Justin Delgado is husband to Kacie Doyle-Delgado, diagnosed at age 11. After more than a decade together, he considers himself to be an expert carb counter and Dexcom inserter. He graduated with his Master of Science in Finance from the University of Utah in 2013 and has been working in commercial banking since then. He attended his first Friends for Life conference in 2015 and is looking forward to volunteering with the teens.
August 13, 2001
Question from Billingham, Stockton on Tees, England:
I am a 27 year old, diagnosed with type 1 diabetes almost 11 years ago, and my blood sugar control is generally very good (usually around 7 mmol/L [126 mg/dl] average), but I do infrequently experience inexplicably high and inexplicably low blood sugars. I have thought it through over and over, trying to understand whether these events have been due to excess/insufficient insulin, excess/ insufficient food, or excess exercise, and I cannot link find a cause from these potential factors. I am quite concerned about this since the extremely low blood sugars are generally early morning, and because they are inexplicable have been quite alarming. As such I have spoken to my doctors about the situation, but they have been unable to shed light on it. I would therefore be extremely grateful if you could provide me with any information that could explain why these events may be happening and provide advice about how to prevent them.
Variability in blood sugars is a common and difficult problem. There are no easy answers. It is generally a process of elimination and continuous reexamination. In addition to variations in insulin and food, I would suggest a list of potential problems. They may occur as isolated problems or as a combination:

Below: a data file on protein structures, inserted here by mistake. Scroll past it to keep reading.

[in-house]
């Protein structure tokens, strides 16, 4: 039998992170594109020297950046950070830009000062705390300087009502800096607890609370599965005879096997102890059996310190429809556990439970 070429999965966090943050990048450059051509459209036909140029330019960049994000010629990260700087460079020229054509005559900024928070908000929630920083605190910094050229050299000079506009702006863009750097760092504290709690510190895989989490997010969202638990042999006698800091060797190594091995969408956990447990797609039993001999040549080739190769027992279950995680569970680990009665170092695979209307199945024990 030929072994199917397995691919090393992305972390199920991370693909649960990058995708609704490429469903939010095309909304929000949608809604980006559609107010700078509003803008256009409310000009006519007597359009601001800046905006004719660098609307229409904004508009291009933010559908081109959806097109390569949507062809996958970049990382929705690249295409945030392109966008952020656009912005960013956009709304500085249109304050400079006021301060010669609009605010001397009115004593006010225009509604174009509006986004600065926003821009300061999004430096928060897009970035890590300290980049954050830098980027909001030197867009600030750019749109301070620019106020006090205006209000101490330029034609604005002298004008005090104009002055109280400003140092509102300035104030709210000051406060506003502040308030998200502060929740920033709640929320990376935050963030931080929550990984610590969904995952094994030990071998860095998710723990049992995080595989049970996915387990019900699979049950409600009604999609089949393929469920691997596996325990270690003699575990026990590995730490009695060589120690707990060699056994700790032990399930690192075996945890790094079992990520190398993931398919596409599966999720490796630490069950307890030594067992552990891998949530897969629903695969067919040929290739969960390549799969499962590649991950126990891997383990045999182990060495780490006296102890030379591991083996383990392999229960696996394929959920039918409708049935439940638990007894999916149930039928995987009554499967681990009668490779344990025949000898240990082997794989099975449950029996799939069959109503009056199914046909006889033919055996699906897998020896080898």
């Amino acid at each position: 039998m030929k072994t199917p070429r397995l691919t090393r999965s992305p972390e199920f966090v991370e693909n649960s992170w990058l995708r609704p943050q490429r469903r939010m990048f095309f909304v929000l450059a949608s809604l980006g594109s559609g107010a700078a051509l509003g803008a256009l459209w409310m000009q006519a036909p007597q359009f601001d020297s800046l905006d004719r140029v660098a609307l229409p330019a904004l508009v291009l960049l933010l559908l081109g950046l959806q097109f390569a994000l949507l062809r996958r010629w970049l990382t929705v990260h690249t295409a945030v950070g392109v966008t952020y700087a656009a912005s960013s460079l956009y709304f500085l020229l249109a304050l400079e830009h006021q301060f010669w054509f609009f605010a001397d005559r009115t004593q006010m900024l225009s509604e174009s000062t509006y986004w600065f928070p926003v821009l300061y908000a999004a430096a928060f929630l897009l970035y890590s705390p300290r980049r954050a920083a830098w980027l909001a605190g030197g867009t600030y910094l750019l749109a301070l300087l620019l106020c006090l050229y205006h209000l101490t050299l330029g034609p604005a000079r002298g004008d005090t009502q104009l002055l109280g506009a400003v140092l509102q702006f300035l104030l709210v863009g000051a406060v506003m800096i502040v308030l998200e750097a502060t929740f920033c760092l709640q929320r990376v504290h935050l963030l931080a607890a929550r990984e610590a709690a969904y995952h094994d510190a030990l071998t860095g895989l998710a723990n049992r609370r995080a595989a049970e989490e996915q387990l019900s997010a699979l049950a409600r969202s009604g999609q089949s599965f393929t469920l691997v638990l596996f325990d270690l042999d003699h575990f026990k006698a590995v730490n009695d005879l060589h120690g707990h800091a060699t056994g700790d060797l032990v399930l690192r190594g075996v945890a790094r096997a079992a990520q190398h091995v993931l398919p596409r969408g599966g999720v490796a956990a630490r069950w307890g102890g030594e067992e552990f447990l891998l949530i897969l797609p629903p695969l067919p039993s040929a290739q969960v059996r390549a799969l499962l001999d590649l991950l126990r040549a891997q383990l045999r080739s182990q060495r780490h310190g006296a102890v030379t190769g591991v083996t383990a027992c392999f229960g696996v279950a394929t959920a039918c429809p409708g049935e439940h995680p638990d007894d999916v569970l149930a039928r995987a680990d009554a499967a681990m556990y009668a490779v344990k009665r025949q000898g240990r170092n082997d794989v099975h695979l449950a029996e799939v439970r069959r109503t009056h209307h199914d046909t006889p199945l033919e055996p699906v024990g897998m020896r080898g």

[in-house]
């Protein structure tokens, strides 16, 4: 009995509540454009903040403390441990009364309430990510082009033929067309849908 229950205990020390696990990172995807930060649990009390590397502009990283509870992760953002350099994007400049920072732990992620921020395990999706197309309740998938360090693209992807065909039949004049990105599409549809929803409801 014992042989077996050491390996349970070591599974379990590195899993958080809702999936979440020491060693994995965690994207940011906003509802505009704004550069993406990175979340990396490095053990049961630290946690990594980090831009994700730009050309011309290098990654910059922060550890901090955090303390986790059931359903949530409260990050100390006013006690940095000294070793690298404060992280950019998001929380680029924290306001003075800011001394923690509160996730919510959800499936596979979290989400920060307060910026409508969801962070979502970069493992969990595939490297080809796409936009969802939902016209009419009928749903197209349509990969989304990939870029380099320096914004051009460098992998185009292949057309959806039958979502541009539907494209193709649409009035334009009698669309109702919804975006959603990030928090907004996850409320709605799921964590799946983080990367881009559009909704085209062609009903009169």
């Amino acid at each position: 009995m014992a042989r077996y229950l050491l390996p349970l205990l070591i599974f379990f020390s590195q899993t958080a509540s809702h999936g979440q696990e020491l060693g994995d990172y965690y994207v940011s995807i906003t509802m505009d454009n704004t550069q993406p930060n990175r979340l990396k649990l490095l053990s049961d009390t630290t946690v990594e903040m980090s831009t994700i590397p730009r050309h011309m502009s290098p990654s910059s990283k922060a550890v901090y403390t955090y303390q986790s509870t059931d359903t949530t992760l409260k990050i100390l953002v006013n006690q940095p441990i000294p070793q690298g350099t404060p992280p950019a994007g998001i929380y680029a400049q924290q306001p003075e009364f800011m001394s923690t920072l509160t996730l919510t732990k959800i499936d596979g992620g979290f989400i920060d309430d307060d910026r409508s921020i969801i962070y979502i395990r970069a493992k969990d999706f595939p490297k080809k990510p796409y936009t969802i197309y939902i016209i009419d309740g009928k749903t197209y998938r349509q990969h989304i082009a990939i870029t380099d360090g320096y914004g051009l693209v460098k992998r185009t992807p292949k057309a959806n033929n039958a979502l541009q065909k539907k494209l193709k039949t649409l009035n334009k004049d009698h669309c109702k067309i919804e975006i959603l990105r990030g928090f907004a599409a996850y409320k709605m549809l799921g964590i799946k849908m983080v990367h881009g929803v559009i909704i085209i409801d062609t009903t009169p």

Insulin injection sites can be a problem, especially if you recognize lipohypertrophy.
Variations in daily routine (times, activity, illness).
Abnormalities of gastric emptying can cause high and low sugars.
Activity of insulin could come into question. If the low sugars are early (prior to 2:00 am), I would hold off on any rapid-acting insulin at bedtime (or only a minimal amount). If the lows are after 3:00 am, I would consider altering the long-acting insulin you are taking.
Routine monitoring at 3:00 am is required to decrease frequency of lows because low sugars cause more low sugars and lead to hypoglycemia unawareness. If low sugars continue through the night, you may want to look into some of the commercially available nighttime snacks with undigested corn starch. There are a variety of insulin regimens which can be used and failure to extinguish low sugars may require you to switch to other regimens, including an insulin pump, if marked variability continues.